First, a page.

INDIANAPOLIS Scott Dixon was primed and ready for Indianapolis 500 pole qualifying Saturday when the rain started falling.
The Indy rookie turned a lap of 233.236 mph in an abbreviated practice halted by the wet weather that eventually forced postponement of the opening round of time trials until Sunday.
That sizzling lap in cool, still, almost perfect conditions was the fastest on the Indianapolis Motor Speedway's 2 1/2-mile oval since Arie Luyendyk hit the unofficial record of 239.260 in practice in 1996, the last year the Indy Racing League allowed turbocharged engines.
Our car was pretty good by itself,'' said the unflappable 22-year-old from New Zealand. We ran about a 232 by ourselves out there, but that lap toward the end got a tow from another car.''
Dixon, driving a Toyota-powered G Force for Chip Ganassi Racing, went above 230 for the first time Tuesday, his third day at the track, and he's been among the speed leaders since.
The fast lap on Saturday definitely made Dixon, who won the season opener in Homestead, Fla., in his IRL debut, one of the favorites to win the pole for the May 25 race.
Now is the time, at the end of the week, to show your hand,'' he said.
Others were doing the same.
Robby Gordon was close behind Dixon at 232.959, followed by Tony Kanaan at 231.961, rookie Dan Wheldon at 231.955, Gil de Ferran at 231.288, 1999 race winner Kenny Brack at 231.258 and two-time defending Indy champion Helio Castroneves at 231.194.
In all, 10 drivers topped 230 in the hourlong practice.
It's really close,'' Kanaan said. Whoever gets the best (track) condition and the right car for the condition tomorrow will be on the pole. We do have a lot of people who are capable to do it.
It's going to be tight. You're looking for hundredths of a second.''
Drivers get up to three tries in the same car to complete a four-lap, 10-mile qualifying run. The average speed determines starting position.
Those who don't make it in the first round will get another chance next Sunday in the final round of time trials.
Weather probably will play a big part in Sunday's results. Temperatures are expected to drop into the 60s, a considerable change from the high 70s and low 80s the driver have seen since practice opened last Sunday.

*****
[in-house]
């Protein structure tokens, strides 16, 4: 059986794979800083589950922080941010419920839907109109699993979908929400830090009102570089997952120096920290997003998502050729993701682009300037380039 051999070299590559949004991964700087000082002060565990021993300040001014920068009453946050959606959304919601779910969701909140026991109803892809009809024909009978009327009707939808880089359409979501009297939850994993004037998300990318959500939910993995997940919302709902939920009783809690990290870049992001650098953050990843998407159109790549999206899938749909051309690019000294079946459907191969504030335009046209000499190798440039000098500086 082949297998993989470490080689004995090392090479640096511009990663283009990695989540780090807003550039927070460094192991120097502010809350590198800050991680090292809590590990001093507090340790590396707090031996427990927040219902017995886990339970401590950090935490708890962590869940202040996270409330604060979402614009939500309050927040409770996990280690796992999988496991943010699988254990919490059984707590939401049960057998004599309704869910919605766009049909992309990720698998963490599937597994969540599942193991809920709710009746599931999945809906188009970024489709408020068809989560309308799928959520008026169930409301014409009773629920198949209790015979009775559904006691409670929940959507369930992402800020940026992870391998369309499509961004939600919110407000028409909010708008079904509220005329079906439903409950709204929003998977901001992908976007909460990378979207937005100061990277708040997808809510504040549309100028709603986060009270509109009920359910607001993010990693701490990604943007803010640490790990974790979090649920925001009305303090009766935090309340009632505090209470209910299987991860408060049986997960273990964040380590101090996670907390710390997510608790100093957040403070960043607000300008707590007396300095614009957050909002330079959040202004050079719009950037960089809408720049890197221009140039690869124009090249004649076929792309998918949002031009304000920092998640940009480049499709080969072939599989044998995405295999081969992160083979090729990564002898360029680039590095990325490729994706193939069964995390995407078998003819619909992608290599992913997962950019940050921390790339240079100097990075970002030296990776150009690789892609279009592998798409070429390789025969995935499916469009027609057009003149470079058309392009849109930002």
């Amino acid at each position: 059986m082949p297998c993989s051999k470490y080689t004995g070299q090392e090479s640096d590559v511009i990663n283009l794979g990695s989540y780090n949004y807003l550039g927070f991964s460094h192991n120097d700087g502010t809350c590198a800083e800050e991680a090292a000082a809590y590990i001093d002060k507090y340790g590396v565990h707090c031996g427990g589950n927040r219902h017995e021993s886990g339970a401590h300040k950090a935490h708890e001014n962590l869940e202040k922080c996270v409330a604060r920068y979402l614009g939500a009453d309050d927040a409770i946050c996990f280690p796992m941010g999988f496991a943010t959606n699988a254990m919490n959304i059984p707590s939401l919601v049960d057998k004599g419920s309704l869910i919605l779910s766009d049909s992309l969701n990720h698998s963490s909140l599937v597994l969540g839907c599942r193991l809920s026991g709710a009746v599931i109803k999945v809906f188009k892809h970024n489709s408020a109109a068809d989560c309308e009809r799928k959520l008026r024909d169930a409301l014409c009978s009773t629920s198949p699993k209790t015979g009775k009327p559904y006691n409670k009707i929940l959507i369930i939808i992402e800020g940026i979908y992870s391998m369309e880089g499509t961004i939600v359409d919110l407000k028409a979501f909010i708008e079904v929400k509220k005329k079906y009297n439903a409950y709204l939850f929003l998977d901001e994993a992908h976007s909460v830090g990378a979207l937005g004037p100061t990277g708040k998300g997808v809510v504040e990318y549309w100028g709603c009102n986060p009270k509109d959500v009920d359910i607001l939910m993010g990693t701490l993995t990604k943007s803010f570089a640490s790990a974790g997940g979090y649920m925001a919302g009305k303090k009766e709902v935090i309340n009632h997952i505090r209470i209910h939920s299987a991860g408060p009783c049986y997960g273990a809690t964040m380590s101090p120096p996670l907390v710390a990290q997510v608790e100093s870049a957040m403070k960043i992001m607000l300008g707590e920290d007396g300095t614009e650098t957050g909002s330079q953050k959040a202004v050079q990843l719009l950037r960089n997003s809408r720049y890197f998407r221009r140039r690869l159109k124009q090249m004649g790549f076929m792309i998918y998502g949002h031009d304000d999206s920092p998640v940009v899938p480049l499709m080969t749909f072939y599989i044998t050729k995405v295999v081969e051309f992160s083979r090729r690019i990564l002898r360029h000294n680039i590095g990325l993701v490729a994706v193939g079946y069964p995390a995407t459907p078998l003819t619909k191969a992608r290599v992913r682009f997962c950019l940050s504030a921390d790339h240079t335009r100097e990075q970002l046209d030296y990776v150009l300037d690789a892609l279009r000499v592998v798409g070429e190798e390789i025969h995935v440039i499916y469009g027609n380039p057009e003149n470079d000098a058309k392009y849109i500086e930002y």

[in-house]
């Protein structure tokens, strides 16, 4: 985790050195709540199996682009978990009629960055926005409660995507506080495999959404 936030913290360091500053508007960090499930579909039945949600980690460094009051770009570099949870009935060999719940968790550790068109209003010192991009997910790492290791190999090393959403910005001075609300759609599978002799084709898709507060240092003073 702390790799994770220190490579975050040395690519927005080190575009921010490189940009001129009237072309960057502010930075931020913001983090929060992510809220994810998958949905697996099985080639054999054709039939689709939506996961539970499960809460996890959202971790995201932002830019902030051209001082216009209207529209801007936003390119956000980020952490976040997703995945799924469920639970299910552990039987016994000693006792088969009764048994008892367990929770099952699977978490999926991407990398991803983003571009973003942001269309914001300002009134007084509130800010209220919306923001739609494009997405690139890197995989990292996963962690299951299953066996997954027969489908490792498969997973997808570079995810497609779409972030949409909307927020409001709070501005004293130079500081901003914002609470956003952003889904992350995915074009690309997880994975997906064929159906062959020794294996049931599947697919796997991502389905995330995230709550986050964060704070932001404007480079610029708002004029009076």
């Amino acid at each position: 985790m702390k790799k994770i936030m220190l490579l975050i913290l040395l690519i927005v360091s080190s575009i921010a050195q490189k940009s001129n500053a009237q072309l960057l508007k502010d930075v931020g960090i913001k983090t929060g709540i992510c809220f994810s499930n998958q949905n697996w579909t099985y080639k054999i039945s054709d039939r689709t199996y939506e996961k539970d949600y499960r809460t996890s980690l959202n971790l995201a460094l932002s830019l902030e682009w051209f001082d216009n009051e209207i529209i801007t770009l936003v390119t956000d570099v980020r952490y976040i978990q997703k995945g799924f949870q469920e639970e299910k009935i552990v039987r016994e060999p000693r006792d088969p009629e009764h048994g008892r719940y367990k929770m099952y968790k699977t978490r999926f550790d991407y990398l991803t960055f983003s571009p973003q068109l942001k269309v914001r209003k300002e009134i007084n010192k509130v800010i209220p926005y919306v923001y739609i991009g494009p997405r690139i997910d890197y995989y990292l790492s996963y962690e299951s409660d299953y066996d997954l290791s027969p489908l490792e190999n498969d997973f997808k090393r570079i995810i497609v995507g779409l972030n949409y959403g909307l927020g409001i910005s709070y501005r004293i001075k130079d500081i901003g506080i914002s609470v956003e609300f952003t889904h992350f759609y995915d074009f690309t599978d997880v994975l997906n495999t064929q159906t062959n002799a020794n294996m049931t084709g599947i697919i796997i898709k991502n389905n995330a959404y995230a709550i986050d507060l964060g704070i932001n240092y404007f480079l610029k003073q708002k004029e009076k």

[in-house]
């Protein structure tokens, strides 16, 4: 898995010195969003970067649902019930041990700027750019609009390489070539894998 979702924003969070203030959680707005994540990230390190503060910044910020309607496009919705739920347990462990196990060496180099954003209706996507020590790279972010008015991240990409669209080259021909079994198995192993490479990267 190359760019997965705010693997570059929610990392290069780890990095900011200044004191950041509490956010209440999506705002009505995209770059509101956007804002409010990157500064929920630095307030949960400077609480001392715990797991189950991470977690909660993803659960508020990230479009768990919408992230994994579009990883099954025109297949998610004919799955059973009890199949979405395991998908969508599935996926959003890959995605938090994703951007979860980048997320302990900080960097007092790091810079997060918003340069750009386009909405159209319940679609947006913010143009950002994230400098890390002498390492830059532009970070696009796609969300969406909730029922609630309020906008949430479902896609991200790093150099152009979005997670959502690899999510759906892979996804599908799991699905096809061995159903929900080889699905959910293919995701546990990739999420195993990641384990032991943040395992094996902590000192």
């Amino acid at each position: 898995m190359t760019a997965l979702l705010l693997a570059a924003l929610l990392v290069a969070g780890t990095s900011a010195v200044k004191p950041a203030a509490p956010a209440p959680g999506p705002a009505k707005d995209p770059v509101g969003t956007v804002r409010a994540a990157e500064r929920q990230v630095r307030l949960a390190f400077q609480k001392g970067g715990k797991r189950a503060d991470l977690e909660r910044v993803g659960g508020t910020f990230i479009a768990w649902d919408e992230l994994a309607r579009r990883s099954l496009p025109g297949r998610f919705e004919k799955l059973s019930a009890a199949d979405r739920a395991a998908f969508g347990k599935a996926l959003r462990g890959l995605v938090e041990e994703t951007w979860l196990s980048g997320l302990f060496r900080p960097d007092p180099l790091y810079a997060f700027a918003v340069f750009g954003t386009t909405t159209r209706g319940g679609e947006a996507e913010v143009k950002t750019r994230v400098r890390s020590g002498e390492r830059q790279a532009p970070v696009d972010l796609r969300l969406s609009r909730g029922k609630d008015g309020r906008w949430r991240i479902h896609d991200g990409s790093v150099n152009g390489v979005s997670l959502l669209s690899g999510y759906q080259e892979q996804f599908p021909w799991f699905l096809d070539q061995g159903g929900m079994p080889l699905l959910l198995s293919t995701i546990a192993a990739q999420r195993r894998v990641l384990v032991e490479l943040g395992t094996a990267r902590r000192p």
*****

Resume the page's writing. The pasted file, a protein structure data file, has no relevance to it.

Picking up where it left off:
Predicted gusty winds could cause problems for the 1,550-pound Indy cars.
Add to that the rain washing off most of the rubber laid down on the track during the week guaranteeing slippery conditions getting four consistently fast laps could pose some real problems.
We've had plenty of good and bad weather all week,'' Kanaan said.
The track's going to be green, it's going to be windy. ... Nobody knows what's going to happen, so I think everybody is in the same boat.''
Former IRL champion Greg Ray, who has started from the pole once and the middle of the front row three times in six races here, ran 229.330 Saturday. That was good only for 11th-fastest, but Ray was encouraged.
I think we're capable of running in the 230 range, if the weather is right,'' he said. The wind, the sun, everything changes. For one lap, you can make the car a little quicker, but for 16 corners it seems like a long time sometimes.''
The short practice Saturday ended as speedway workers were cleaning up after a wreck in which six-time Indy starter Billy Boat slid into a padded barrier at the end of the wall separating the track from pit lane.
Boat was sore but uninjured after the car caromed off the barrier, went airborne long enough to spin completely around, then landed on its tires and slid into the outside wall.
It was the fourth crash since practice began.
Two-time Indy winner Luyendyk, who hit the wall Friday, was cleared to drive Saturday by Speedway medical director Dr. Henry Bock.
Driving his backup car, Luyendyk got in only one warmup lap before Boat's crash.
I have a stiff neck and I feel really sore between my shoulder blades, but I'm surprised I don't feel worse than I did last night,'' said Luyendyk, at 49 the oldest driver entered here. I guess my body heals quick.''
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